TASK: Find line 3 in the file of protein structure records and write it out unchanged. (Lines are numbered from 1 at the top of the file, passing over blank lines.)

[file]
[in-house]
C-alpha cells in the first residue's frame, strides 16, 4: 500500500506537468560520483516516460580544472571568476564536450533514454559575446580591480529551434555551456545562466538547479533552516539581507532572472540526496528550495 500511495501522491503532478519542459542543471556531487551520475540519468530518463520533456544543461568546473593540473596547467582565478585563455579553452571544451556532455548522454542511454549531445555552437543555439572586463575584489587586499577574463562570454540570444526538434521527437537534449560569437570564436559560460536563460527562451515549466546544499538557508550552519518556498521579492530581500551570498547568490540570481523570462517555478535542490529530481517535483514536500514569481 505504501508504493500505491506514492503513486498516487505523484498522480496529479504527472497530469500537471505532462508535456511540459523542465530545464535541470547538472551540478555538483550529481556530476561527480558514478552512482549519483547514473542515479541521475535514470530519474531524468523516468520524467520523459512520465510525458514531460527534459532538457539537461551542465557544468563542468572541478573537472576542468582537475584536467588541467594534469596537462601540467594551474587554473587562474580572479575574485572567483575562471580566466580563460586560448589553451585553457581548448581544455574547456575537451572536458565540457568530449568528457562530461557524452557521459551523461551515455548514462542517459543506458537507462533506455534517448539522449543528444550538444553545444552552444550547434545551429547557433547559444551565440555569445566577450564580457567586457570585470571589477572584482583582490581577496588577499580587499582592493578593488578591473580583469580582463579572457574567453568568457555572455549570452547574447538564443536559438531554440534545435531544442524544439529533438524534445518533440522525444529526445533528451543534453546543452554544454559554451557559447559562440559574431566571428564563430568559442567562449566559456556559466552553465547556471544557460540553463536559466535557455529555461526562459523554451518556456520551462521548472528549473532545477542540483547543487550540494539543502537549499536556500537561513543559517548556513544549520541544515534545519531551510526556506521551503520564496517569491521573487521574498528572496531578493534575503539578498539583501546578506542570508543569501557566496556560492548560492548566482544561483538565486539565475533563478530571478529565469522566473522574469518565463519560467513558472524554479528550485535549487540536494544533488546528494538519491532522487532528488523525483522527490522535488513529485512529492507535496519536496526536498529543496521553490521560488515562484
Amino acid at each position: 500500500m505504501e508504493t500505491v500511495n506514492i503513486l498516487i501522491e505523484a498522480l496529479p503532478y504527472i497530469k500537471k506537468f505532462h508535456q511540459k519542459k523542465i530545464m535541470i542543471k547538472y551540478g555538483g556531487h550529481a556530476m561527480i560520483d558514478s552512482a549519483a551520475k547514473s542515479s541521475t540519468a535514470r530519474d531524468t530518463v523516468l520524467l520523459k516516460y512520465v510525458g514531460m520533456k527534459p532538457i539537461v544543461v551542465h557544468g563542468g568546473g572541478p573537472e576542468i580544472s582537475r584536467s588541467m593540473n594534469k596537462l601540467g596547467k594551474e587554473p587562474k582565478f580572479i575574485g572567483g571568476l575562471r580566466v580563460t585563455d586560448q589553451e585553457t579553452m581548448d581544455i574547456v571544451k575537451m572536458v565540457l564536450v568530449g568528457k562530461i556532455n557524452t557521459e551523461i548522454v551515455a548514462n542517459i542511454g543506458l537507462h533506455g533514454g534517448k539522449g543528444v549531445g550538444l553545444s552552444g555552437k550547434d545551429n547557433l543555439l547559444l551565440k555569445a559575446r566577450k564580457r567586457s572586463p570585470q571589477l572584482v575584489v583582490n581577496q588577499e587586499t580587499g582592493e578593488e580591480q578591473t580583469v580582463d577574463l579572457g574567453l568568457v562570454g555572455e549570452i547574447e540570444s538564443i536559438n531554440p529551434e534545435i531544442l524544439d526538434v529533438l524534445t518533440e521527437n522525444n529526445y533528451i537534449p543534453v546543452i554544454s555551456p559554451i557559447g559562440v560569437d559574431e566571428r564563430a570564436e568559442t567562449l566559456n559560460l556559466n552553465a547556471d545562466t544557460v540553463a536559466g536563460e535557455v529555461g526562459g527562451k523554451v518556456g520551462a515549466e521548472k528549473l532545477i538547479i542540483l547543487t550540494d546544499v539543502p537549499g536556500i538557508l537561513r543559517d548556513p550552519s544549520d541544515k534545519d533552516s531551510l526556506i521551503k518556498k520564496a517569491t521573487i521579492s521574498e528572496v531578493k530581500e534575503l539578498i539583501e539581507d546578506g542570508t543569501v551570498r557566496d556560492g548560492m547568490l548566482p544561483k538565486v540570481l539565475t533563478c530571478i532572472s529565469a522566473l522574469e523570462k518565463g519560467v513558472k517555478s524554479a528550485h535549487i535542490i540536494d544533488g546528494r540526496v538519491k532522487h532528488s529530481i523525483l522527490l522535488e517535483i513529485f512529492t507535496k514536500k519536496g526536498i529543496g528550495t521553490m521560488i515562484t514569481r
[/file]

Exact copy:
Amino acid at each position: 500500500m505504501e508504493t500505491v500511495n506514492i503513486l498516487i501522491e505523484a498522480l496529479p503532478y504527472i497530469k500537471k506537468f505532462h508535456q511540459k519542459k523542465i530545464m535541470i542543471k547538472y551540478g555538483g556531487h550529481a556530476m561527480i560520483d558514478s552512482a549519483a551520475k547514473s542515479s541521475t540519468a535514470r530519474d531524468t530518463v523516468l520524467l520523459k516516460y512520465v510525458g514531460m520533456k527534459p532538457i539537461v544543461v551542465h557544468g563542468g568546473g572541478p573537472e576542468i580544472s582537475r584536467s588541467m593540473n594534469k596537462l601540467g596547467k594551474e587554473p587562474k582565478f580572479i575574485g572567483g571568476l575562471r580566466v580563460t585563455d586560448q589553451e585553457t579553452m581548448d581544455i574547456v571544451k575537451m572536458v565540457l564536450v568530449g568528457k562530461i556532455n557524452t557521459e551523461i548522454v551515455a548514462n542517459i542511454g543506458l537507462h533506455g533514454g534517448k539522449g543528444v549531445g550538444l553545444s552552444g555552437k550547434d545551429n547557433l543555439l547559444l551565440k555569445a559575446r566577450k564580457r567586457s572586463p570585470q571589477l572584482v575584489v583582490n581577496q588577499e587586499t580587499g582592493e578593488e580591480q578591473t580583469v580582463d577574463l579572457g574567453l568568457v562570454g555572455e549570452i547574447e540570444s538564443i536559438n531554440p529551434e534545435i531544442l524544439d526538434v529533438l524534445t518533440e521527437n522525444n529526445y533528451i537534449p543534453v546543452i554544454s555551456p559554451i557559447g559562440v560569437d559574431e566571428r564563430a570564436e568559442t567562449l566559456n559560460l556559466n552553465a547556471d545562466t544557460v540553463a536559466g536563460e535557455v529555461g526562459g527562451k523554451v518556456g520551462a515549466e521548472k528549473l532545477i538547479i542540483l547543487t550540494d546544499v539543502p537549499g536556500i538557508l537561513r543559517d548556513p550552519s544549520d541544515k534545519d533552516s531551510l526556506i521551503k518556498k520564496a517569491t521573487i521579492s521574498e528572496v531578493k530581500e534575503l539578498i539583501e539581507d546578506g542570508t543569501v551570498r557566496d556560492g548560492m547568490l548566482p544561483k538565486v540570481l539565475t533563478c530571478i532572472s529565469a522566473l522574469e523570462k518565463g519560467v513558472k517555478s524554479a528550485h535549487i535542490i540536494d544533488g546528494r540526496v538519491k532522487h532528488s529530481i523525483l522527490l522535488e517535483i513529485f512529492t507535496k514536500k519536496g526536498i529543496g528550495t521553490m521560488i515562484t514569481r